Obama Puts Americans at Risk: ISIL’s Neighbors Should Eliminate the “Caliphate”

President Barack Obama is channeling George W. Bush in launching a new Mideast war. Why is Washington involved? 

The Islamic State is evil, but the organization’s raison d’etre is establishing a Middle Eastern caliphate, or quasi-state, not terrorizing Americans. In fact, grabbing territory provided the United States with a target for retaliation in response to any attack, something lacking with al-Qaeda. 

The murder of two Americans captured in the region was horrid but opportunistic. Morally abominable, yes. Cause for war, no.

Washington has never had much success in fixing the Middle East. The United States has been bombing Iraq since 1991. ISIL would not exist but for America’s 2003 invasion. 

Washington has been battling al-Qaeda since 2001. While the national organization is largely kaput, the group has spawned multiple national off-shoots.

The Bush administration justifiably overthrew the Afghan Taliban as punishment for hosting al-Qaeda. But 13 years of nation-building has been far less successful.

Three years ago, the Obama administration declared that Syria’s Bashar al-Assad had to go. Since then, “moderates” have lost ground. The Islamic State’s capture of the city of Raqqa created a base for attacking Iraq.

Washington joined European states in ousting Libya’s Moammar Qaddafi in the name of the Arab Spring. Today the country is in collapse. Yemen, the subject of a lengthy and heavy drone campaign, appears headed in a similar direction.

Now Washington plans to rid the world of ISIL.

Washington Should Recognize India as an Emerging Great Power

Before becoming prime minister, India’s Narendra Modi was barred from receiving a visa to visit the United States.  A rising leader in the Hindu nationalist Bharatiya Janata Party (BJP), he was tied to deadly sectarian violence. But now he leads one of Asia’s most important powers and the Obama administration is rolling out the red carpet.

India long was ruled by the dynastic India National Congress Party, which enshrined dirigiste economics as the state’s secular religion.  Eventually, however, reality seeped into New Delhi. The Congress Party liberalized the economy. The BJP broke the Congress monopoly on power. 

New Delhi appeared ready to follow the People’s Republic of China to international superstar status. But then enthusiasm for economic reform ebbed, economic growth slowed, and conflict with Pakistan flared. 

However, on May 26, Narendra Modi became prime minister.  He is visiting the United States to speak before the United Nations and meet with President Barack Obama. The trip could yield rich benefits for both countries.

China Celebrates an Anniversary of Its Dictatorship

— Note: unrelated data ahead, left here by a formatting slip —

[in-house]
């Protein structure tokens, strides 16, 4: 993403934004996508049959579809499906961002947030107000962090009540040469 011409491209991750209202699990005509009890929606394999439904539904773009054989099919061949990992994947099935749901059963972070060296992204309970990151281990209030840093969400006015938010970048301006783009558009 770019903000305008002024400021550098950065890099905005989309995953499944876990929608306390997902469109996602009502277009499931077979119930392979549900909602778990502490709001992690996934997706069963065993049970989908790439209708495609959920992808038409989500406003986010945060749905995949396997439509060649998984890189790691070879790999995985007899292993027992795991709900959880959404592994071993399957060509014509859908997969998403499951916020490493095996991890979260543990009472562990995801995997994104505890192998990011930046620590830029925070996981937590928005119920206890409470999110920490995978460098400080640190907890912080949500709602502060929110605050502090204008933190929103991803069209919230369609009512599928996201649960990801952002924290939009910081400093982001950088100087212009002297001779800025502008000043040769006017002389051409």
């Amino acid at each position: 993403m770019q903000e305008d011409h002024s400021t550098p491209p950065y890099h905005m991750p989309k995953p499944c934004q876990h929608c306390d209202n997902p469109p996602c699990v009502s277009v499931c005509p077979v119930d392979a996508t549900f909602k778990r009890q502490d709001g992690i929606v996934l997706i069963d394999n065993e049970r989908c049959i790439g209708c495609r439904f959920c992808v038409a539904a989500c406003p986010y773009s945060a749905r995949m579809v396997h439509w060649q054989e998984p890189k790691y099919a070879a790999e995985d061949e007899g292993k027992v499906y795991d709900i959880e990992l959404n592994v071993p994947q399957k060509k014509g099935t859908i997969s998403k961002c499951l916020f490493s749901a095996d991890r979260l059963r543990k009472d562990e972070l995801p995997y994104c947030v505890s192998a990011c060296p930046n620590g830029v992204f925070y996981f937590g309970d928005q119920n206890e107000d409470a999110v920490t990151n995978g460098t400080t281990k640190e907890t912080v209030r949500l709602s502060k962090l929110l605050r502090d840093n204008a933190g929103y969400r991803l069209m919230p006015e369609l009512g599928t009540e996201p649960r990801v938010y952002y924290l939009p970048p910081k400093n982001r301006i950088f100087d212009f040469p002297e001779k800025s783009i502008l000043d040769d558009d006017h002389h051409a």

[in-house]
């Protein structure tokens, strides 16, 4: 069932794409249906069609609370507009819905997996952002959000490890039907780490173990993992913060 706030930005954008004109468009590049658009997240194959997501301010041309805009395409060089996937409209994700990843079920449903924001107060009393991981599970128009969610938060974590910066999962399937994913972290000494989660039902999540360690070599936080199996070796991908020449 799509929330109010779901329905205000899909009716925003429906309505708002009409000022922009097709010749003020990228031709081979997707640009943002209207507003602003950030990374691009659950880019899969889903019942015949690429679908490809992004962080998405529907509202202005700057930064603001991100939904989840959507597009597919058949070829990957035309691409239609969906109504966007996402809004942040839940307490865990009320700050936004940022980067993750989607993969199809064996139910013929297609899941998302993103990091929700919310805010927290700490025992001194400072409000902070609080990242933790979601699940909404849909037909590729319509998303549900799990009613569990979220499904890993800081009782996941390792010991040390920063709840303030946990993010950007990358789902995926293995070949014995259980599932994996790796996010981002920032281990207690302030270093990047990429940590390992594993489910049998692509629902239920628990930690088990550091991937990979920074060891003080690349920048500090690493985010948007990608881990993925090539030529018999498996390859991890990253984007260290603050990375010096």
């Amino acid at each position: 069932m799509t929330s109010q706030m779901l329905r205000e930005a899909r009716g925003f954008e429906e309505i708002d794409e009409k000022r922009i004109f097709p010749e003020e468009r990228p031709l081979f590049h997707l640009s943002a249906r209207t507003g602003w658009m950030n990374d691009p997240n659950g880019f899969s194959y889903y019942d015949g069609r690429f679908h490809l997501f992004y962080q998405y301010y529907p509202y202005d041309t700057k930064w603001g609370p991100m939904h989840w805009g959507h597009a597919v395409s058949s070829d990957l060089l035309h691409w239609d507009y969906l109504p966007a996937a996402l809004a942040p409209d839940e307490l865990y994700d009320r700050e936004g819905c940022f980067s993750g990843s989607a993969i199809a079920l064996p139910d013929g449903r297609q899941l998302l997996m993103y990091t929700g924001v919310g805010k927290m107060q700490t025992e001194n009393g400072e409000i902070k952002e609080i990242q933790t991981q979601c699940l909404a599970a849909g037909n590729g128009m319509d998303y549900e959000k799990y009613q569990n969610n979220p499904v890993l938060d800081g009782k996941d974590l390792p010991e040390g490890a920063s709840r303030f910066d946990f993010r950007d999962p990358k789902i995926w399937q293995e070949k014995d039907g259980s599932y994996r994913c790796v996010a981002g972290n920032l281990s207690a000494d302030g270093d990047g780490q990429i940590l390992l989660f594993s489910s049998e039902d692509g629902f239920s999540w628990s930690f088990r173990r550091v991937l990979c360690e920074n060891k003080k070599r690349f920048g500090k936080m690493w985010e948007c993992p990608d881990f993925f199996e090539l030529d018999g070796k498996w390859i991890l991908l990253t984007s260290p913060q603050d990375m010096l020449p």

Today the People’s Republic of China is celebrating the 65th anniversary of its founding on October 1, 1949, which is likely to produce even bigger crowds of protesters in Hong Kong demanding democracy. China’s opposition to democracy in Hong Kong and in China itself is not just the recalcitrance of cranky old men. It’s part of the Chinese Communist state’s founding mission. 

Take the speech of Mao Zedong on July 1, 1949, as his Communist armies neared victory. The speech was titled, “On the People’s Democratic Dictatorship.” Instead of life, liberty, and the pursuit of happiness, it spoke of “the extinction of classes, state power and parties,” of “a socialist and communist society,” of the nationalization of private enterprise and the socialization of agriculture, of a “great and splendid socialist state” in Russia, and especially of “a powerful state apparatus” in the hands of a “people’s democratic dictatorship.”

Tragically, unbelievably, this vision appealed not only to many Chinese but even to Americans and Europeans, some of them prominent. But from the beginning it went terribly wrong, as really should have been predicted. Communism created desperate poverty in China. The “Great Leap Forward” led to mass starvation. The Cultural Revolution unleashed “an extended paroxysm of revolutionary madness”  in which “tens of millions of innocent victims were persecuted, professionally ruined, mentally deranged, physically maimed and even killed.” Estimates of the number of unnatural deaths during Mao’s tenure range from 15 million to 80 million. This is so monstrous that we can’t really comprehend it. What inspired many American and European leftists was that Mao really seemed to believe in the communist vision. And the attempt to actually implement communism leads to disaster and death.

New Research Erases Global Warming from Pacific Northwest

Global Science Report is a feature from the Center for the Study of Science, where we highlight one or two important new items in the scientific literature or the popular media. For broader and more technical perspectives, consult our monthly “Current Wisdom.”

Poof, it was gone.

Just like that, the human fingerprints on a century-long warming trend in Northwestern United States were erased and replaced instead by the telltale signs of natural variability. 

That is the conclusion of new research published last week by a pair of scientists from the University of Washington. James Johnstone and Nathan Mantua published their paper titled “Atmospheric controls on northeast Pacific temperature variability and change 1900-2012” in the Proceeding of the National Academy of Sciences (PNAS).

So as not to be accused of putting words in their mouth, here, in full, are the contents of a box labeled “Significance” from their paper:

Northeast Pacific coastal warming since 1900 is often ascribed to anthropogenic greenhouse forcing, whereas multidecadal temperature changes are widely interpreted in the framework of the Pacific Decadal Oscillation (PDO), which responds to regional atmospheric dynamics. This study uses several independent data sources to demonstrate that century-long warming around the northeast Pacific margins, like multidecadal variability, can be primarily attributed to changes in atmospheric circulation. It presents a significant reinterpretation of the region’s recent climate change origins, showing that atmospheric conditions have changed substantially over the last century, that these changes are not likely related to historical anthropogenic and natural radiative forcing, and that dynamical mechanisms of interannual and multidecadal temperature variability can also apply to observed century-long trends.